She shares her story to help those strug­gling with men­tal ill­ness

The News & Observer (Sunday) - - Triangle&n.c. - BY CHRISTA GALA the or­ga­ni­za­tion im­pressed you enough to get in­volved? Q: You joined the NAMI-Wake County board in 2014 and be­came pres­i­dent in 2016. What about

When An­drea Chase’s hus­band was di­ag­nosed with a men­tal ill­ness in 2011, she at­tended classes and sup­port groups at NAMI-Wake County, an af­fil­i­ate of the Na­tional Al­liance on Men­tal Ill­ness.

To­day, in ad­di­tion to work­ing a full-time job, Chase, 52, is the pres­i­dent of the or­ga­ni­za­tion as it hires its first ex­ec­u­tive di­rec­tor.

It was the first place I heard any­one speak about re­cov­ery from men­tal ill­ness. None of the doc­tors or men­tal health pro­fes­sion­als I had been work­ing with even talked about the pos­si­bil­ity of re­cov­ery. In­stead, we were re­ally crim­i­nal­ized for hav­ing a men­tal health con­di­tion – the way we were treated. There was a lot of stigma that we ex­pe­ri­enced, and it was the way other peo­ple re­sponded to us that made ac­cess and treat­ment so dif­fi­cult.

Q: What did the classes teach you?

A: When I learned about the bi­ol­ogy of the brain in the fam­ily-to-fam­ily class, I learned about stigma; I learned about the his­tory of how we have pri­or­i­tized treat­ment for men­tal health. All of that was the missing link for me to know what I needed to do to ad­vo­cate for my rel­a­tive and my­self while try­ing to ac­cess care.

Q: Nearly 1 in 5 peo­ple in the United States ex­pe­ri­ence men­tal ill­ness. What hap­pens when peo­ple don’t have ac­cess to care?

A: For my fam­ily, what it means is that my hus­band goes in and out of home­less­ness. It means he’s not will­ing to go to an in­pa­tient fa­cil­ity be­cause the way he was treated ini­tially was so trau­ma­tiz­ing for all of us.

If we can’t make it eas­ier for peo­ple, if we don’t stop shack­ling peo­ple and forc­ing fam­i­lies to call the po­lice, we’re not go­ing to move in the right di­rec­tion. It’s a choice that we have to make as a com­mu­nity to pri­or­i­tize and sup­port men­tal health pro­fes­sion­als, mak­ing sure they’re be­ing paid liv­ing wages so we get qual­ity care.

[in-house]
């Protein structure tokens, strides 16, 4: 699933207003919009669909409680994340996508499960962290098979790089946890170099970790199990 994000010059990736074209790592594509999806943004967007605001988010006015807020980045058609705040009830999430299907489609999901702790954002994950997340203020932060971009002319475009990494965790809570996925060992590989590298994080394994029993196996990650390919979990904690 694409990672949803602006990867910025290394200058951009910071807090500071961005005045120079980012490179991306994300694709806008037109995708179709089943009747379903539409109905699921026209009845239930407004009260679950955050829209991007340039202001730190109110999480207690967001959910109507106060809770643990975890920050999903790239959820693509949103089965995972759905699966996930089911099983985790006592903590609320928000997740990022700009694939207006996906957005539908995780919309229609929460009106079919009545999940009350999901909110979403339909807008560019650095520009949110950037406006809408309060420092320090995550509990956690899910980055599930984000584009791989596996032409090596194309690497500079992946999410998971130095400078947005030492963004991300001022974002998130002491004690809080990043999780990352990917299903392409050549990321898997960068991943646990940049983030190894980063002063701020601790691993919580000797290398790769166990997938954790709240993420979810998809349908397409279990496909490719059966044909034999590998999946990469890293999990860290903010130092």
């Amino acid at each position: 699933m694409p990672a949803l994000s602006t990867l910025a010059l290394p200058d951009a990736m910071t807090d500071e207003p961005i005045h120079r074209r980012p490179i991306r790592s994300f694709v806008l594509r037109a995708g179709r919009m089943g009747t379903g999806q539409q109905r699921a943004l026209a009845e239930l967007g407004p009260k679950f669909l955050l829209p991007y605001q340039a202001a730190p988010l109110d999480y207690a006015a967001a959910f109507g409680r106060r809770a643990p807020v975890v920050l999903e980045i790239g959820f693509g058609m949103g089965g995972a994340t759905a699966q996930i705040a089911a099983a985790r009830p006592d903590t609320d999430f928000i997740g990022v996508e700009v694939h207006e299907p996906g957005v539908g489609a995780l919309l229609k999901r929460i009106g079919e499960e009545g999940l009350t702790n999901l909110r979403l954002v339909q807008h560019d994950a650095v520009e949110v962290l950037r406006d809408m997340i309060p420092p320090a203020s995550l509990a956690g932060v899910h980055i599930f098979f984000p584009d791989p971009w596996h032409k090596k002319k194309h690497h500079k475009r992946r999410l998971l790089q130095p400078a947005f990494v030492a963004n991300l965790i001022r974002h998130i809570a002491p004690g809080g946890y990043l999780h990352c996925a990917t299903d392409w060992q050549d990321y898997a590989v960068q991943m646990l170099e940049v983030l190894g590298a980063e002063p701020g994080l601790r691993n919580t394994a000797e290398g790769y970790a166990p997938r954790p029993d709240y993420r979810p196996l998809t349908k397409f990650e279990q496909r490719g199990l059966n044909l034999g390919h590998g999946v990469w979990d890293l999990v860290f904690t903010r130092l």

Q: How is the state do­ing pro­vid­ing ac­cess and re­sources for men­tal health care?

A: I think for our state we’re go­ing back­wards; we’re not be­ing smart about how we ded­i­cate our lim­ited re­sources. We know that our state’s elected of­fi­cials have cho­sen not to ex­pand Medi­care and Med­i­caid in our state, leav­ing out a group of peo­ple, a group of our neigh­bors, who could ben­e­fit from ad­di­tional ac­cess to care.

Q: How is the Wake County chap­ter fur­ther­ing the vi­sion of serv­ing more peo­ple?

A: Most NAMI af­fil­i­ates in our state are vol­un­teers, and NAMI-Wake has been vol­un­teer-run un­til this year. Our board pri­or­i­tized hir­ing staff, so we have hired an ex­ec­u­tive di­rec­tor for our or­ga­ni­za­tion. We feel we want re­sources spend­ing more time each week than (vol­un­teers) can ac­com­plish.

We want to con­tinue to ex­pand the free sup­port groups and classes we of­fer here in Wake County be­cause we feel ed­u­cat­ing in­di­vid­u­als to live with men­tal health con­di­tions and their fam­ily mem­bers is one of the best ways we can pri­or­i­tize men­tal health care here in Wake County – to ad­vo­cate for

the care our fam­i­lies need.

Q: What’s sur­prised you the most about work­ing with NAMI-Wake?

A: I guess what’s sur­prised me is how lit­tle progress I’ve been able to make my­self. The rea­son I de­cided to vol­un­teer was that I didn’t want other fam­i­lies to go through what we had been through. It’s been frus­trat­ing and dis­cour­ag­ing – a steep learn­ing curve that I had to take on just to learn about the ill­ness, treat­ment avail­able in our state and how the sys­tem works …

(I) take out time to serve on com­mit­tees and go to meet­ings and share my story, which can of­ten be dif­fi­cult and trau­ma­tiz­ing … and still feel like no mat­ter how many times we share our story, it’s dif­fi­cult to make this a pri­or­ity for our state.

I am im­per­fect; I make mis­takes ev­ery day no mat­ter how much I’ve learned or what my role is with NAMI. I’m just con­stantly

try­ing to read and learn more and make sure I’m putting my time where I can make the big­gest im­pact.

Q: What is the big­gest ob­sta­cle to mak­ing the progress you’d like to make?

A: Be­fore my hus­band was di­ag­nosed, I didn’t un­der­stand any­thing about bipo­lar dis­or­der or se­vere men­tal ill­nesses, and so I know when we’re try­ing to talk about pub­lic pol­icy, the bur­den is placed on those of us who have this spe­cific ex­pe­ri­ence. I think that’s the big­gest hur­dle for us to over­come.

Too many fam­i­lies are break­ing up be­cause of the di­ag­no­sis, and it’s not nec­es­sary when we have treat­ment avail­able. We don’t have to put fam­i­lies through what we’re putting them through.


An­drea Chase is pres­i­dent of NAMI-Wake County, an af­fil­i­ate of the Na­tional Al­liance on Men­tal Ill­ness.

Newspapers in English

Newspapers from USA

© PressReader. All rights reserved.